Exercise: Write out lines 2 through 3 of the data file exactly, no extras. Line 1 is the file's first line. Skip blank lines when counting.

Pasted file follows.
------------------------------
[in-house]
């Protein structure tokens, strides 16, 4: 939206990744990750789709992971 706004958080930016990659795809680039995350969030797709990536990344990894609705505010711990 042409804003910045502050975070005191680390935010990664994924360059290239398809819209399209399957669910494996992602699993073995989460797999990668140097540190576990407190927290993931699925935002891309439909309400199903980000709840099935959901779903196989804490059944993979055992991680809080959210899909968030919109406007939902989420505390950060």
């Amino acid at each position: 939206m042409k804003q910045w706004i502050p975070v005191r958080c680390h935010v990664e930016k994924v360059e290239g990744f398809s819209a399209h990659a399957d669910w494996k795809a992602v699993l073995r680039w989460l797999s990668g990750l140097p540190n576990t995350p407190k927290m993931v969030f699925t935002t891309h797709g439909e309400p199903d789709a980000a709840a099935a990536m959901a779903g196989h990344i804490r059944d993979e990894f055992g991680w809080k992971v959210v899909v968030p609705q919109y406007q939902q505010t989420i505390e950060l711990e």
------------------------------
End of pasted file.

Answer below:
């Protein structure tokens, strides 16, 4: 939206990744990750789709992971 706004958080930016990659795809680039995350969030797709990536990344990894609705505010711990 042409804003910045502050975070005191680390935010990664994924360059290239398809819209399209399957669910494996992602699993073995989460797999990668140097540190576990407190927290993931699925935002891309439909309400199903980000709840099935959901779903196989804490059944993979055992991680809080959210899909968030919109406007939902989420505390950060």
């Amino acid at each position: 939206m042409k804003q910045w706004i502050p975070v005191r958080c680390h935010v990664e930016k994924v360059e290239g990744f398809s819209a399209h990659a399957d669910w494996k795809a992602v699993l073995r680039w989460l797999s990668g990750l140097p540190n576990t995350p407190k927290m993931v969030f699925t935002t891309h797709g439909e309400p199903d789709a980000a709840a099935a990536m959901a779903g196989h990344i804490r059944d993979e990894f055992g991680w809080k992971v959210v899909v968030p609705q919109y406007q939902q505010t989420i505390e950060l711990e």